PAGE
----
OK so a year has passed and once again I find myself back at the GESS/GEF Conference in Dubai. Again I have taken a wander around the event and the various hardware, software and service vendors with stands at the event. My hope was that something would stand out or at least I would see progression from the stands available last year (You can see my post resulting from last years GESS/GEF conference here).
Walking around I saw some very interesting stands providing quite specialist engineering equipment such as pneumatics equipment for students studying technology, or robotics equipment. There were also specialist stands for those seeking furniture, uniform or manipulatives for use with younger children. Now I suspect last year these stands were at the conference however I myself failed to notice or pay much attention to them. This year I paid a little more attention.
So, to the more common stands……..and yes, once again Interactive Whiteboards were very predominant. There were a mixture of fixed boards and datashows, datashows with integrated IWB capabilities, as well as touch screen displays. Vendors demonstrated the various “unique” features of their software; One vendor showed how the display could be split into 4, so that 4 students could interact with the display at once, with each students contributions individually coloured. Despite all the “unique” features of each vendors offering I could not help but see an IWB as being nothing more than an IWB; a technology created over 20 years ago, which is fixed in place almost always at the “front” (Why does a learning space have to have a front? Does the teacher really need a desk as the centre of classroom attention? Should an IWB be the focus of attention? Or should the space be about learners and learning, changing as required?) of the class and can be interacted with by only a small number of students at a time. Also, after over 20 years, these devices still remain relatively expensive. Why is this technology still so popular and why isn’t it seen as old technology?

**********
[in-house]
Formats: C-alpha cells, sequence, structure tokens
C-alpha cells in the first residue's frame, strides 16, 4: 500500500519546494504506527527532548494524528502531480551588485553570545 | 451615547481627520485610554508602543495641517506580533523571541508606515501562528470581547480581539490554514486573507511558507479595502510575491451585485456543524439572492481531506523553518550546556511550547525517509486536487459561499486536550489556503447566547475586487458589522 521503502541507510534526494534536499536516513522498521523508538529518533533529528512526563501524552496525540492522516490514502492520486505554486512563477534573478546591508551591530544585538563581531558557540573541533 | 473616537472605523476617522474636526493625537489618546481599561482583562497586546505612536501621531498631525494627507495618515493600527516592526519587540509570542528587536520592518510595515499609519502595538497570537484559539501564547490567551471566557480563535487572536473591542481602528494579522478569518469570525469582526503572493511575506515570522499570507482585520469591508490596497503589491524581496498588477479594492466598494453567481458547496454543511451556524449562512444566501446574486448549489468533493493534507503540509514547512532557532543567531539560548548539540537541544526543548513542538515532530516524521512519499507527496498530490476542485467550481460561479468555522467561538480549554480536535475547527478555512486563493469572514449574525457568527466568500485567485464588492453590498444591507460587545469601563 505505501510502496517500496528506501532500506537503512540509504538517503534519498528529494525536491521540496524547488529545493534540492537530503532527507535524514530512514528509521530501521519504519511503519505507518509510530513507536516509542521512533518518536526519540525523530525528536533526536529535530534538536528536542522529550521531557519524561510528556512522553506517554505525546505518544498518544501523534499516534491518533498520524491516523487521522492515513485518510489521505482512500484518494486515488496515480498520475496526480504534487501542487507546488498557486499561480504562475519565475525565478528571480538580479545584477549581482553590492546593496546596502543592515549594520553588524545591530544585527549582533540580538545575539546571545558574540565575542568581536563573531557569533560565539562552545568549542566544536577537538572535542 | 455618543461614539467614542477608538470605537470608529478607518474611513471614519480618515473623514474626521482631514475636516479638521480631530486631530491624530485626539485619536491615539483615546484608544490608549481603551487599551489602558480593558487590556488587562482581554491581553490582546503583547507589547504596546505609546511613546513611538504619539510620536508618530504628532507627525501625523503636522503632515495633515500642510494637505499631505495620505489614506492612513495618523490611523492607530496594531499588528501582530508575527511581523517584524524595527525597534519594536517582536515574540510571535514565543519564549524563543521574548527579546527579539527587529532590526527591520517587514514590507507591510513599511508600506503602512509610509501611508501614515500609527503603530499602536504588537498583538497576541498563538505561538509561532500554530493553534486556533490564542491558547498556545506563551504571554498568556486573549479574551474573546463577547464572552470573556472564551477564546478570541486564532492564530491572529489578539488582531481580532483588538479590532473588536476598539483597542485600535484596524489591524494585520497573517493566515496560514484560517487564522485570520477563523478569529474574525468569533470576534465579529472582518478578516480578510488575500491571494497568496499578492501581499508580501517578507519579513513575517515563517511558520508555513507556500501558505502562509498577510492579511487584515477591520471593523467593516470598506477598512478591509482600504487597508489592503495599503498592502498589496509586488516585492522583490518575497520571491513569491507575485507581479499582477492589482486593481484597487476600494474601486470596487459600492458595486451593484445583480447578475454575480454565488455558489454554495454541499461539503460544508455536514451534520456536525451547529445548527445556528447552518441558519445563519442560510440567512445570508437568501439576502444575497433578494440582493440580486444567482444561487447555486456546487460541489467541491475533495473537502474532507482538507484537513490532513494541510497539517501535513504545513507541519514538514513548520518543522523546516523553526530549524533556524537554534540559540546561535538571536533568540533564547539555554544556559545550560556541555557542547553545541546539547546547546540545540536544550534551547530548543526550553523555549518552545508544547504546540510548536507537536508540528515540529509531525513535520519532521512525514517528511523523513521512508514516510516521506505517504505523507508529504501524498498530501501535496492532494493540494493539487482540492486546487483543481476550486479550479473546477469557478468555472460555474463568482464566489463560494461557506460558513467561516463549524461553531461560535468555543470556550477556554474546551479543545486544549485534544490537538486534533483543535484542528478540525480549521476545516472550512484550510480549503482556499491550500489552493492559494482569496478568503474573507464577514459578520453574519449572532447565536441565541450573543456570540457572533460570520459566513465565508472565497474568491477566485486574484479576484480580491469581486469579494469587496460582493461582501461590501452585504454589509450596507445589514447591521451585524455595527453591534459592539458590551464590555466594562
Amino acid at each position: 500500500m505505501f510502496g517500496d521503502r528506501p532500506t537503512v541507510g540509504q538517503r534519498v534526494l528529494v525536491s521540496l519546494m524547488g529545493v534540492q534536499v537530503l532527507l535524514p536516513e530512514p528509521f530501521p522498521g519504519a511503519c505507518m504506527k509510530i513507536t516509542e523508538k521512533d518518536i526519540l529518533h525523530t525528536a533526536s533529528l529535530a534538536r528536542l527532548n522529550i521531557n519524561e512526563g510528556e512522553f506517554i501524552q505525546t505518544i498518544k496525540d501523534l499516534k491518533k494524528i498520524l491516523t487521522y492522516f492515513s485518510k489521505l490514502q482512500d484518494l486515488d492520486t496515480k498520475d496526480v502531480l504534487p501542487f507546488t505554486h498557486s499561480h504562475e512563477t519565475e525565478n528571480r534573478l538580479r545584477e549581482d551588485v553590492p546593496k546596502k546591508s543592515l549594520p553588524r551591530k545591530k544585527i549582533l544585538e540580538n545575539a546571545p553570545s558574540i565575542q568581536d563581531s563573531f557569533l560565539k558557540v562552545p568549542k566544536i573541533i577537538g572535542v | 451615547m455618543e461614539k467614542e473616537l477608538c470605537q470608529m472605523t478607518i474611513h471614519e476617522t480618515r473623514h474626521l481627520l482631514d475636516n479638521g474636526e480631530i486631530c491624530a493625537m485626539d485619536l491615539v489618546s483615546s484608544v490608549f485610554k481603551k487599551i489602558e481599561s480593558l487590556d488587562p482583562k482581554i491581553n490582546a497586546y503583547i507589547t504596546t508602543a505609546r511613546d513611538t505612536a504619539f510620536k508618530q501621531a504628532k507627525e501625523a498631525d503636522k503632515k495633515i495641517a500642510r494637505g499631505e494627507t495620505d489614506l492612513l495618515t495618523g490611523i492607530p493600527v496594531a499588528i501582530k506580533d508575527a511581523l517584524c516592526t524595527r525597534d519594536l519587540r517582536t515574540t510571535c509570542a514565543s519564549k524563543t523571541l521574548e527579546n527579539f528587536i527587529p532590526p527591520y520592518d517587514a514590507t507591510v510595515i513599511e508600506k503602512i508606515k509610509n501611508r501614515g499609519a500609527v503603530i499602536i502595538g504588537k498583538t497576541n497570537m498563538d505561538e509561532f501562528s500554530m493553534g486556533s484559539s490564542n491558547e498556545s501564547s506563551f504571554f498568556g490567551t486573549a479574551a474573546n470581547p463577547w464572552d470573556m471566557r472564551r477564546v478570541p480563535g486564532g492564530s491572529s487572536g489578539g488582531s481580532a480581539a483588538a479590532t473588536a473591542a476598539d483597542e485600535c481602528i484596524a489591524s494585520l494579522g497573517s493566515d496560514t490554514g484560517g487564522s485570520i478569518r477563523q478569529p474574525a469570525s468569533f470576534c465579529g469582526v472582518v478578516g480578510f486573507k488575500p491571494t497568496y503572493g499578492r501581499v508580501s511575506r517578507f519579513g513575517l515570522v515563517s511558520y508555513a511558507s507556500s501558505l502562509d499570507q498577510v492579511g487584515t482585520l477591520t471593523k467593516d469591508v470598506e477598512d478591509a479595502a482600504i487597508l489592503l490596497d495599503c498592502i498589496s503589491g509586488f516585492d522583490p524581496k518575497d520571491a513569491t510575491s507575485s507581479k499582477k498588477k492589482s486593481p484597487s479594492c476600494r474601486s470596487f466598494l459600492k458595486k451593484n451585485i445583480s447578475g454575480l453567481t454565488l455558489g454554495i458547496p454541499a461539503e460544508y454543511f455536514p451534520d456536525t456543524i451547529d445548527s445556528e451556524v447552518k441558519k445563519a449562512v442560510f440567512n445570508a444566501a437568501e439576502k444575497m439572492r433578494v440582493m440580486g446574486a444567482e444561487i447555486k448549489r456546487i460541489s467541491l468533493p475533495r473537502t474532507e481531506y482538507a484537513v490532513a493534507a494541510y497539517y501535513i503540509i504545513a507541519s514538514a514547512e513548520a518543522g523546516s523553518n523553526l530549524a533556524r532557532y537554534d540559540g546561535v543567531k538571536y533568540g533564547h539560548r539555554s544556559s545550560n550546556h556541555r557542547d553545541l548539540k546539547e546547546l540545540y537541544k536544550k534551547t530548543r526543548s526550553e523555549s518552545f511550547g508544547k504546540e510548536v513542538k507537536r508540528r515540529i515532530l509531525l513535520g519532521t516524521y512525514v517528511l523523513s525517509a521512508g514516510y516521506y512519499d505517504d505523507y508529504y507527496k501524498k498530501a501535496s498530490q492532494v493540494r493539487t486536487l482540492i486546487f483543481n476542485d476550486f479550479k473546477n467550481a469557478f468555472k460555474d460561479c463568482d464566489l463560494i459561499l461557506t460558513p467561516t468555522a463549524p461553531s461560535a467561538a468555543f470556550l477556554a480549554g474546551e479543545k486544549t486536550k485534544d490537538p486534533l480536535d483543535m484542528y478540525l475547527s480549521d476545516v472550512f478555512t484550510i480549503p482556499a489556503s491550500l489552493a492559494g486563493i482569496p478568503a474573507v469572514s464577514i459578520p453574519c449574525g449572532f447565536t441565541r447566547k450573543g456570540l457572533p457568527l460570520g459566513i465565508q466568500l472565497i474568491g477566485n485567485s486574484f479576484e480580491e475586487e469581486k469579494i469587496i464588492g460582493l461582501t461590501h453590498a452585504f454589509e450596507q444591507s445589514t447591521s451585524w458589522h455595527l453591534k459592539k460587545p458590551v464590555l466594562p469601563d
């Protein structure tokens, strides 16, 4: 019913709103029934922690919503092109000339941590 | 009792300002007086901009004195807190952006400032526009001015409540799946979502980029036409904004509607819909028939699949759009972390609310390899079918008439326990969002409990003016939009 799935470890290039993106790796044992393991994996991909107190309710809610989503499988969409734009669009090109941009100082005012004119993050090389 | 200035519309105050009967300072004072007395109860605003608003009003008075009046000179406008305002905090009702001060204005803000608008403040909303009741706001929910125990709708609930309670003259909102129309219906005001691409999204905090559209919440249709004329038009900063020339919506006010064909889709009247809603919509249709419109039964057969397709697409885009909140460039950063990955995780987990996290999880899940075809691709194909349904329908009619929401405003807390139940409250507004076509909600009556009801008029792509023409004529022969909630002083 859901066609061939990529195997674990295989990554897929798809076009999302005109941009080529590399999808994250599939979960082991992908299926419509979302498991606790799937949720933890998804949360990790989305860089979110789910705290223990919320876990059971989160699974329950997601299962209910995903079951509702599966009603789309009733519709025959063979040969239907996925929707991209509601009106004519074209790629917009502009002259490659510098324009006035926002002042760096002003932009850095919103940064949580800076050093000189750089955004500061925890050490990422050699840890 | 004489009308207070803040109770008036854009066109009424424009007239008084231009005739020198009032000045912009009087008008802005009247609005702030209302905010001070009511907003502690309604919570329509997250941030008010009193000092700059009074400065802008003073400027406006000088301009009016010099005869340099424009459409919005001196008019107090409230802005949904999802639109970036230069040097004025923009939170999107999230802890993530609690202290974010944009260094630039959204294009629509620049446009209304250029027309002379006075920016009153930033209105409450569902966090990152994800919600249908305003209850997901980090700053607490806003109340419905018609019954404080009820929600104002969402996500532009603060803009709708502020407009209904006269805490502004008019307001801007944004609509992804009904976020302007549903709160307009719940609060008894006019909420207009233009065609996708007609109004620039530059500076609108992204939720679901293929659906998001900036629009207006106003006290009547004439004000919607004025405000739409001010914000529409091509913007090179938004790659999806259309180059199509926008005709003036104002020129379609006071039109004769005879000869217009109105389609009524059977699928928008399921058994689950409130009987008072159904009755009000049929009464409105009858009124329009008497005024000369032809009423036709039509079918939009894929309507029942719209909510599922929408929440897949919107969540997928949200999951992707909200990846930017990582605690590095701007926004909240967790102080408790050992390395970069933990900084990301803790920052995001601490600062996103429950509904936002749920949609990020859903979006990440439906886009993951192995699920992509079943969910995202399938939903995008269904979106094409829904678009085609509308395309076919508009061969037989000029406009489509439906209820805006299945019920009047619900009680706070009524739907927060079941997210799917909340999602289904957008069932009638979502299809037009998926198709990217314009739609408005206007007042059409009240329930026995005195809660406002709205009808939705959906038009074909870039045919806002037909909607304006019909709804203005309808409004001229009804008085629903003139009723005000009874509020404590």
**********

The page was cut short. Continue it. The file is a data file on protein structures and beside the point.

The other thing that was quite common at the conference was media rich content. A number of companies were providing their answer to where schools can find content to engage learners. Now some of this seemed ok especially where the content was designed for younger students and as such was very graphical and simple in nature in order to appeal to younger children. I could see this content working across most schools assuming it is multilingual or in the language of the school it is aimed at. However I questioned the materials available for older age students; Why would I pay for content when I can easily find content on the web through YouTube and a multitude of other websites. I can have students develop their own content using a number of applications or can even develop my own materials as the teacher, such as where I intend to use the flipped classroom model. How often am I going to use the content I purchase and is it worth the cost given this?
Now you may be reading this and thinking I have a very negative view of GESS/GEF; I don’t. The conference had some very good presentations, and I only visited on day 1. I am sure this will continue to be the case of days 2 and 3. The fact that vendors at the show seem to focus on IWBs and also generic content meant to fit all schools, is a concern. So what is the solution…….I am not sure at this point, although I suspect it will be different for each school. I think it relies on dynamic content created by teachers and students to match the needs of students and learning, as they/it changes from day to day, week to week and year to year.
Maybe GESS/GEF 2015 will include a vendor with a solution. We will need to wait and see!